Characterization and localization of a cyclic AMP dependant protein kinase from Dictyostelium discoideum

TR Number



Journal Title

Journal ISSN

Volume Title


Virginia Polytechnic Institute and State University


A developmentally regulated cyclic AMP-dependent protein kinase has been recently reported in Dictyostelium discoideum. This report describes some of the physical and kinetic properties of the cAMP-dependent holoenzyme and its subunits. Gel filtration data suggests a holoenzyme Mr of 170,000-190,000, and catalytic and regulatory subunit Mrs of 40,000 and 49,000, respectively. These molecular weight determinations are compatible with an R₂C₂ subunit arrangement of the holoenzyme. Kinase activity required the presence of Mg²⁺ but cAMP binding to the enzyme was not dependent on divalent metal ions. The pH optimum for kinase activity was 7.5; the cAMP binding activity was not affected over a pH range of 5.0-10.0. The holoenzyme and isolated regulatory subunit had identical cAMP Kds of 28 nM.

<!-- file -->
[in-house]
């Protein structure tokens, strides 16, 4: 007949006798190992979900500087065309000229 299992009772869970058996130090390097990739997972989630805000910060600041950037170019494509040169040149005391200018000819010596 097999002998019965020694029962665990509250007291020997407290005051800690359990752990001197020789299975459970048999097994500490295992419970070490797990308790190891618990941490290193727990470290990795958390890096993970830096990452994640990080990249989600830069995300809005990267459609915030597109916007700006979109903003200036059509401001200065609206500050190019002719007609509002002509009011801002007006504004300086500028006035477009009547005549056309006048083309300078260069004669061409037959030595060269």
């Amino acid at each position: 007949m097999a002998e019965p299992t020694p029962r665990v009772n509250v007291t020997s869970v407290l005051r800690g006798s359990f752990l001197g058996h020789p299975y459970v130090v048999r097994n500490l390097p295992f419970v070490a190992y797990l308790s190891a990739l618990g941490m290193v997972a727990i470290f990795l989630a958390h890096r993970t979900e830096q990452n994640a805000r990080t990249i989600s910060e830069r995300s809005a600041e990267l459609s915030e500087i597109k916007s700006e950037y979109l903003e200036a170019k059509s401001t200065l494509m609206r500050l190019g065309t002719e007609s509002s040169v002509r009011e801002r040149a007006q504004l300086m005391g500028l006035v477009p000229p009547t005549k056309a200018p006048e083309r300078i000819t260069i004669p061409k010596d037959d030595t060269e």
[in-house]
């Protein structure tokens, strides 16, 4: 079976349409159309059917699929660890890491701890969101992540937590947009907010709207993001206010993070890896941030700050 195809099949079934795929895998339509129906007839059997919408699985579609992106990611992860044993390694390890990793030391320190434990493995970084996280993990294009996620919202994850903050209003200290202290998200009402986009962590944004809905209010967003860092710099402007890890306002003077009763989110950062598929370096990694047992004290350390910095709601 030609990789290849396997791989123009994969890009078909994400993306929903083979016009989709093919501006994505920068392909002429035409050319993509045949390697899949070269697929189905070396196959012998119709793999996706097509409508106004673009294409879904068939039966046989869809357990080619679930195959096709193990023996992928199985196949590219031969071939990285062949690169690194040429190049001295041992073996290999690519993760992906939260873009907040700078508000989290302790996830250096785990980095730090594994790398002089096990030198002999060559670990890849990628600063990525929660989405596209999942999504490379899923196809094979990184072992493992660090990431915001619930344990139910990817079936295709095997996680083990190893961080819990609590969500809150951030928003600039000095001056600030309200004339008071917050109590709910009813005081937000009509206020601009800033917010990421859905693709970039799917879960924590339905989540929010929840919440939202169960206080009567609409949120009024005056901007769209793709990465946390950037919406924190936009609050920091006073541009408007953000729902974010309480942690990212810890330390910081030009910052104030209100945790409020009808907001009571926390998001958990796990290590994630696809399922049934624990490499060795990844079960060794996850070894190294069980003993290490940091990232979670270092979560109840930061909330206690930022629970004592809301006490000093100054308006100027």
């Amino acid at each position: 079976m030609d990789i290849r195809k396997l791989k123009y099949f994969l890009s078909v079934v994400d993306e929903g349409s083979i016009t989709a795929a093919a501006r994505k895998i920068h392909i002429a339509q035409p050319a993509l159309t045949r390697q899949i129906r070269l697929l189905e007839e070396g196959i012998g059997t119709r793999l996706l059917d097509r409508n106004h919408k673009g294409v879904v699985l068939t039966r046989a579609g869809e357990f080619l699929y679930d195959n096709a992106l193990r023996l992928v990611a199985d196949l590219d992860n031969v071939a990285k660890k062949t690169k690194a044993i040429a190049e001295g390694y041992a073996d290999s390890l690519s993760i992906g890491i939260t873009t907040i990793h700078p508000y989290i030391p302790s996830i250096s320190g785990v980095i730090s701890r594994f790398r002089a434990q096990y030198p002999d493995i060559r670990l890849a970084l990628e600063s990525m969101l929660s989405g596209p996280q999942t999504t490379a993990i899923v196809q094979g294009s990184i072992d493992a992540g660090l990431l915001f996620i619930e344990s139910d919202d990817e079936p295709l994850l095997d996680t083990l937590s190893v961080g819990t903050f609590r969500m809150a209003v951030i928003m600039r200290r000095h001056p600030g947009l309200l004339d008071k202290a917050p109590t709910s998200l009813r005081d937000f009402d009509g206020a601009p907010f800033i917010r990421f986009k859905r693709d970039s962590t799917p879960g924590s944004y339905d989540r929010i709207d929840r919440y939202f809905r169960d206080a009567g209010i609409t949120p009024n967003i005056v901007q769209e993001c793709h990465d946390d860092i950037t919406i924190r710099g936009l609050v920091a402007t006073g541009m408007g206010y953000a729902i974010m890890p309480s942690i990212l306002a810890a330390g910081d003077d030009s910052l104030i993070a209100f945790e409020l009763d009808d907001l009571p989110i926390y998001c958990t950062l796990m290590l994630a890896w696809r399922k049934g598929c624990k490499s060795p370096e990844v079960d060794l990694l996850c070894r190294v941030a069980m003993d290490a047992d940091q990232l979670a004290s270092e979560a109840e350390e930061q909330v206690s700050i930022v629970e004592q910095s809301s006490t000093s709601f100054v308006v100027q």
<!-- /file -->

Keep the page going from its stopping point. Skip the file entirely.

Cyclic AMP was able to dissociate the subunits when analyzed by density gradient centrifugation. Histone VII-S activated the subunits in the absence of cAMP but did not produce their dissociation. In contrast to the gel filtration data, sedimentation values indicated a dimeric holoenzyme structure. Reassociation of the subunits in the absence of cAMP occurred rapidly and was not dependent upon a preincubation with MgATP. High NaCl and low pH depressed both the total kinase activity and the ability of the subunits to reassociate as determined by activity ratio. MgATP did not decrease the ability of the holoenzyme to bind cAMP, neither did the holoenzyme possess a high affinity MgATP binding site.

By the use of microdissection techniques holoenzyme levels were determined in individuals at each stage of development and in each cell type during development. Kinase activity was low and non-cAMP dependent in early aggregates but increased and became cAMP-dependent in later aggregates. Maximum activity and cAMP-dependency occurred during the slug and culmination stages. The only differential distribution of the kinase within a single-stage occurred during culmination when the activity in the stalks was approximately one-fourth that in the prespore mass. Preliminary evidence indicates that this difference is not due to an inhibitor.